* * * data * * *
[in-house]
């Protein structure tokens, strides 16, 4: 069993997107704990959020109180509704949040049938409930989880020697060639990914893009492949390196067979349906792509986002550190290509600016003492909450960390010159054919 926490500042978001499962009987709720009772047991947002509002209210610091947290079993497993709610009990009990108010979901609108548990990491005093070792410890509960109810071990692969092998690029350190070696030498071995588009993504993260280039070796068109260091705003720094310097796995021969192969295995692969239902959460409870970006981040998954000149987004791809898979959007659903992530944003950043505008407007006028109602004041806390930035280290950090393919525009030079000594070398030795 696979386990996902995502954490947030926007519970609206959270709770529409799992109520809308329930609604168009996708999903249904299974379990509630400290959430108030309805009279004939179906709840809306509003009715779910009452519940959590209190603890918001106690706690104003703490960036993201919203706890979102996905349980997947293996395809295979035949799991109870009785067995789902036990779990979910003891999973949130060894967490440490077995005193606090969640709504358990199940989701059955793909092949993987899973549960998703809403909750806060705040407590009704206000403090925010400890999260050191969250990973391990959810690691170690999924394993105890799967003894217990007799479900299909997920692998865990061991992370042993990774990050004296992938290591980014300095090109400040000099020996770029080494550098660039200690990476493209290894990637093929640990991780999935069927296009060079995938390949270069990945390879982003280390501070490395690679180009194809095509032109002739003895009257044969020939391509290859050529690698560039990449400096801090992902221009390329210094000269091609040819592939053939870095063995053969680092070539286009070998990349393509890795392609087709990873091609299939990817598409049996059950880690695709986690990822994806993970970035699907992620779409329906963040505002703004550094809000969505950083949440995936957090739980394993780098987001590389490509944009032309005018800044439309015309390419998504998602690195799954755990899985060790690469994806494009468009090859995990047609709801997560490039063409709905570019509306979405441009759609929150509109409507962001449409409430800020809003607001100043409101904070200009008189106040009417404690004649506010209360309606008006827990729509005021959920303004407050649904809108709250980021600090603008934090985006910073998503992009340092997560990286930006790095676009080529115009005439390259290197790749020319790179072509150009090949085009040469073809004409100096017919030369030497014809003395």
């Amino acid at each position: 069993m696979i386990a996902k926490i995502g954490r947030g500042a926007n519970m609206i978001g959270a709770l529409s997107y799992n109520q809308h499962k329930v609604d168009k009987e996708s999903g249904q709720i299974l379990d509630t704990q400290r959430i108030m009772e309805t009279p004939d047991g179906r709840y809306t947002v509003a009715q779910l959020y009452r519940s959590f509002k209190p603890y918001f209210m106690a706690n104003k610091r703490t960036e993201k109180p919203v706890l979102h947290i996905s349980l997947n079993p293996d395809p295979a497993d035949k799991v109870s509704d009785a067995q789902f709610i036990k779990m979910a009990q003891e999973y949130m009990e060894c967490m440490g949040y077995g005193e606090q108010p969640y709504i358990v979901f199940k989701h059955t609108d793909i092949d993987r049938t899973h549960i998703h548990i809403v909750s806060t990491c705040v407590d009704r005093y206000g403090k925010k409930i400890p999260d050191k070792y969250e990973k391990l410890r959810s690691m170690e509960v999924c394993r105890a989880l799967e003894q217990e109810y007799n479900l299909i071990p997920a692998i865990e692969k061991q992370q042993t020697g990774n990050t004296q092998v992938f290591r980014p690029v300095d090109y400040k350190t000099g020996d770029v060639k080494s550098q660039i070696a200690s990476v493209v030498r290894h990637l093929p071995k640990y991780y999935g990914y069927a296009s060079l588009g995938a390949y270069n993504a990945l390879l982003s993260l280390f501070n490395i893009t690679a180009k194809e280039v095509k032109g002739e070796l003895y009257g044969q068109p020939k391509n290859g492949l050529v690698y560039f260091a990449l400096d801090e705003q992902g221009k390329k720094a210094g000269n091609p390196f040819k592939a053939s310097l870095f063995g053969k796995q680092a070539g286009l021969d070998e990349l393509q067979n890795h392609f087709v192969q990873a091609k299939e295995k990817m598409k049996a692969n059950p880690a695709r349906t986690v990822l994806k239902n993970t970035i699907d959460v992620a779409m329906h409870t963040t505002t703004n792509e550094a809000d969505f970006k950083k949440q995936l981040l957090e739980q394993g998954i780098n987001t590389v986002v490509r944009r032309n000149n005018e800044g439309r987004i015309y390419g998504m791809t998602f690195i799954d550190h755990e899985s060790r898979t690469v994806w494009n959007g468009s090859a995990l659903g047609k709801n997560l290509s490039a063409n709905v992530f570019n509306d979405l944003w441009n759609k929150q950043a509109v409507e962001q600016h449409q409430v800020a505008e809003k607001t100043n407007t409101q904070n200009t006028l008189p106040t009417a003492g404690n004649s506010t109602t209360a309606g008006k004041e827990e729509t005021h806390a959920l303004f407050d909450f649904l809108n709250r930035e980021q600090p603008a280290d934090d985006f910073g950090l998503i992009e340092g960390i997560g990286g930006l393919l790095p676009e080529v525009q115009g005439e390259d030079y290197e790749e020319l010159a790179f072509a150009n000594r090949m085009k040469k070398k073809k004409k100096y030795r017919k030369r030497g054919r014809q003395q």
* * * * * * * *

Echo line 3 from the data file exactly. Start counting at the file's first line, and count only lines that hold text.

């Amino acid at each position: 069993m696979i386990a996902k926490i995502g954490r947030g500042a926007n519970m609206i978001g959270a709770l529409s997107y799992n109520q809308h499962k329930v609604d168009k009987e996708s999903g249904q709720i299974l379990d509630t704990q400290r959430i108030m009772e309805t009279p004939d047991g179906r709840y809306t947002v509003a009715q779910l959020y009452r519940s959590f509002k209190p603890y918001f209210m106690a706690n104003k610091r703490t960036e993201k109180p919203v706890l979102h947290i996905s349980l997947n079993p293996d395809p295979a497993d035949k799991v109870s509704d009785a067995q789902f709610i036990k779990m979910a009990q003891e999973y949130m009990e060894c967490m440490g949040y077995g005193e606090q108010p969640y709504i358990v979901f199940k989701h059955t609108d793909i092949d993987r049938t899973h549960i998703h548990i809403v909750s806060t990491c705040v407590d009704r005093y206000g403090k925010k409930i400890p999260d050191k070792y969250e990973k391990l410890r959810s690691m170690e509960v999924c394993r105890a989880l799967e003894q217990e109810y007799n479900l299909i071990p997920a692998i865990e692969k061991q992370q042993t020697g990774n990050t004296q092998v992938f290591r980014p690029v300095d090109y400040k350190t000099g020996d770029v060639k080494s550098q660039i070696a200690s990476v493209v030498r290894h990637l093929p071995k640990y991780y999935g990914y069927a296009s060079l588009g995938a390949y270069n993504a990945l390879l982003s993260l280390f501070n490395i893009t690679a180009k194809e280039v095509k032109g002739e070796l003895y009257g044969q068109p020939k391509n290859g492949l050529v690698y560039f260091a990449l400096d801090e705003q992902g221009k390329k720094a210094g000269n091609p390196f040819k592939a053939s310097l870095f063995g053969k796995q680092a070539g286009l021969d070998e990349l393509q067979n890795h392609f087709v192969q990873a091609k299939e295995k990817m598409k049996a692969n059950p880690a695709r349906t986690v990822l994806k239902n993970t970035i699907d959460v992620a779409m329906h409870t963040t505002t703004n792509e550094a809000d969505f970006k950083k949440q995936l981040l957090e739980q394993g998954i780098n987001t590389v986002v490509r944009r032309n000149n005018e800044g439309r987004i015309y390419g998504m791809t998602f690195i799954d550190h755990e899985s060790r898979t690469v994806w494009n959007g468009s090859a995990l659903g047609k709801n997560l290509s490039a063409n709905v992530f570019n509306d979405l944003w441009n759609k929150q950043a509109v409507e962001q600016h449409q409430v800020a505008e809003k607001t100043n407007t409101q904070n200009t006028l008189p106040t009417a003492g404690n004649s506010t109602t209360a309606g008006k004041e827990e729509t005021h806390a959920l303004f407050d909450f649904l809108n709250r930035e980021q600090p603008a280290d934090d985006f910073g950090l998503i992009e340092g960390i997560g990286g930006l393919l790095p676009e080529v525009q115009g005439e390259d030079y290197e790749e020319l010159a790179f072509a150009n000594r090949m085009k040469k070398k073809k004409k100096y030795r017919k030369r030497g054919r014809q003395q």